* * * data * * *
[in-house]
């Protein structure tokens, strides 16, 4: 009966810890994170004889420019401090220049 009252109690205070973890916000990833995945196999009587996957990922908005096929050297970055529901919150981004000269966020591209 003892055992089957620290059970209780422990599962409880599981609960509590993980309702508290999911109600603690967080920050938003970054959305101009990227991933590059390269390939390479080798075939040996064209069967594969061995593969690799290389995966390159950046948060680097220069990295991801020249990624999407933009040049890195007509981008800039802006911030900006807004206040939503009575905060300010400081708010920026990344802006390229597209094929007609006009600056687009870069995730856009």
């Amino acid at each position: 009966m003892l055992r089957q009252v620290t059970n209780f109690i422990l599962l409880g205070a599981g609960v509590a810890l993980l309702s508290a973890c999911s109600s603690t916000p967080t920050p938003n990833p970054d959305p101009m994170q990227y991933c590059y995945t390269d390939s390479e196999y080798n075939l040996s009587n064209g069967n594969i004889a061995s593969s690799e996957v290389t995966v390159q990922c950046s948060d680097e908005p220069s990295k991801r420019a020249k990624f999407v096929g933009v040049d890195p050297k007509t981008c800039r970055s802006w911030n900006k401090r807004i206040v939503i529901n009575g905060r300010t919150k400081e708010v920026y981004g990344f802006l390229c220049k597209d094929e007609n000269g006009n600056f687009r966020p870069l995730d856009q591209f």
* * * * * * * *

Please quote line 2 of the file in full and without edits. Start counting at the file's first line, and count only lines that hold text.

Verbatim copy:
């Protein structure tokens, strides 16, 4: 009966810890994170004889420019401090220049 009252109690205070973890916000990833995945196999009587996957990922908005096929050297970055529901919150981004000269966020591209 003892055992089957620290059970209780422990599962409880599981609960509590993980309702508290999911109600603690967080920050938003970054959305101009990227991933590059390269390939390479080798075939040996064209069967594969061995593969690799290389995966390159950046948060680097220069990295991801020249990624999407933009040049890195007509981008800039802006911030900006807004206040939503009575905060300010400081708010920026990344802006390229597209094929007609006009600056687009870069995730856009």